You Are a Courageous Man! We commend You and Bless you with Koach and Refua! This is a problem we are learning about more and more, We recently had a Shabbos guest , whom later we found out was a registered sex offender- No one told us! Thank G- nothing happened! but it was too scary too close to home. Why has this been allowed to be so rampant? Why is the holiness outwardly covering up such ugliness. How is that making Bala Tsuvah families want anything to do with the orthodox community?

I applaud your courage in speaking up, David, and your resolution in face of entrenched denial. This is an issue that has plagued many, and must be stopped. Your reforms sound like a good start. It is the abusers who must be silenced, shamed, and shunned, never the victims. Thank you for sharing your experience so that others may never need to repeat it.

Thank you David Cheifetz for your courage in writing this poignant article. It must have been very painful to write, and I imagine that you struggled greatly prior to the decision to publish your experience. Your suggestions for the community as to prevention, and as to dealing with cases of molestation after they have been reported should be instituted on every level, and are so intelligently thought out.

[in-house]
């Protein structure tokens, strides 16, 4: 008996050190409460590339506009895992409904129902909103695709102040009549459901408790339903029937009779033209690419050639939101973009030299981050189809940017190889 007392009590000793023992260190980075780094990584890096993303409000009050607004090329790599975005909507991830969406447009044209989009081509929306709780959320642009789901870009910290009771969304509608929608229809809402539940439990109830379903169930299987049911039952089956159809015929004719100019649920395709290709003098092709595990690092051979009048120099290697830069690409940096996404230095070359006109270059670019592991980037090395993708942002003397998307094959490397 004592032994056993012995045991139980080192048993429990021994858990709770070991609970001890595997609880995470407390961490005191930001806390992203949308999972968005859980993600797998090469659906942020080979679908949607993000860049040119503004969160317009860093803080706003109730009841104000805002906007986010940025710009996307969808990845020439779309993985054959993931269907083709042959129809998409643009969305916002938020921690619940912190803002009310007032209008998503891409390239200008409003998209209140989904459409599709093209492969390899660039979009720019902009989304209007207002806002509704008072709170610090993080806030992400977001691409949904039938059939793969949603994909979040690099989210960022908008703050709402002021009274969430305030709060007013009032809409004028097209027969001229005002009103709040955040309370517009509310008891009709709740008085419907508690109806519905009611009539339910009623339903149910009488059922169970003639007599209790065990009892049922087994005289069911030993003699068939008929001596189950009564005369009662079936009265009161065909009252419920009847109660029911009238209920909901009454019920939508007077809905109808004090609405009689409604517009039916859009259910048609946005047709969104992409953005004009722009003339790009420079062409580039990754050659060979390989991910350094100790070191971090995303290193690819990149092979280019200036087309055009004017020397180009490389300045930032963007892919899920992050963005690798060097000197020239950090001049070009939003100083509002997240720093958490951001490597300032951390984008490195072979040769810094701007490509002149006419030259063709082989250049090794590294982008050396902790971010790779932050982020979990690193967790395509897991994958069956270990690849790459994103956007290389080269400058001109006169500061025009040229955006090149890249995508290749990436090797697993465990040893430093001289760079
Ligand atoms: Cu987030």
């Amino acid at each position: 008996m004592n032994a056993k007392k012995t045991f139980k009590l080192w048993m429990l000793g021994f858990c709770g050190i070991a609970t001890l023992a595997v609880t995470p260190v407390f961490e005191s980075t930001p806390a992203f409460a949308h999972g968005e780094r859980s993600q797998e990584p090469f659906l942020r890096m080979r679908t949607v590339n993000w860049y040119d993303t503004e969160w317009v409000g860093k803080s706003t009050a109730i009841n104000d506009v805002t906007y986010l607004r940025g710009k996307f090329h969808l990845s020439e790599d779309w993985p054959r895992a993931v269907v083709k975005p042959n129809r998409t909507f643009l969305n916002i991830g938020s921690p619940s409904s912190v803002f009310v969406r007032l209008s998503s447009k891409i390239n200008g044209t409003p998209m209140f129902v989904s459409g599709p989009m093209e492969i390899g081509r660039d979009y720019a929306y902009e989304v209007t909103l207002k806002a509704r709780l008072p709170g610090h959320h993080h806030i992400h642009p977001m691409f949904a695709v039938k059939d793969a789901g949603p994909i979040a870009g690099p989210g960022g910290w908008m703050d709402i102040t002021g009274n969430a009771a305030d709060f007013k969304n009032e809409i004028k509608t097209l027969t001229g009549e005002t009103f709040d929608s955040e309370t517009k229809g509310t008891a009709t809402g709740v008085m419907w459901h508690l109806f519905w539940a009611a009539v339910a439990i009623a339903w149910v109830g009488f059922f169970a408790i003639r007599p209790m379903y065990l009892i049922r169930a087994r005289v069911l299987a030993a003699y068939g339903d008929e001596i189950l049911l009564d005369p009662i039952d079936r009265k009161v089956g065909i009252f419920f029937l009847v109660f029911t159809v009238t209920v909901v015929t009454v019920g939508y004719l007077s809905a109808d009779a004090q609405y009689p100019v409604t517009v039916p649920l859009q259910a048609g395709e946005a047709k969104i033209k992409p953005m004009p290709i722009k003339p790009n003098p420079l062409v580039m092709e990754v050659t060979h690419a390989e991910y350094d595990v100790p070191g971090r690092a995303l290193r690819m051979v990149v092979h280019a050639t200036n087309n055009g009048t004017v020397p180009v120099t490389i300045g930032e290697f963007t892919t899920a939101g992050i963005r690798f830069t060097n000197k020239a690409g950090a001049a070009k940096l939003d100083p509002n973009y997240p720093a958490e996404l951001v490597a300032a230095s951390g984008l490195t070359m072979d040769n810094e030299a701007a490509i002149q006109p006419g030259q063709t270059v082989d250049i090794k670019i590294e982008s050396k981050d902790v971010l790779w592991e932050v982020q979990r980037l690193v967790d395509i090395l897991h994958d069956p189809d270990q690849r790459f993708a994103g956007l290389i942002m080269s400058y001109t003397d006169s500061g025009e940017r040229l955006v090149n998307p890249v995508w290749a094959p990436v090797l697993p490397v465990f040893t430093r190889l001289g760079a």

What you neglect to address (and this is by no means a criticism of your ometz in writing this piece), is that the vast majority of victims, children, never tell a soul. They are traumatized, confused, bewildered, feel intense SHAME and GUILT, as if, they themselves are in some way complicit or an accomplice to the abuse. And once they do not immediately report the event, the very first time, that SHAME and GUILT gets compounded, and makes it more and more difficult for them to ever report the abuse. Some do not even have the language to describe what happened. So, prevention is vital, and prosecution is vital, but somehow empowering a young child, often prepubescent, to speak up and tell someone, anyone, in my mind, remains an issue seeking resolution. And without the victim coming forward, the legal system will remain idle And this phenomenon exists whether the abuse occurred in an Orthodox institutional environment, or in the home.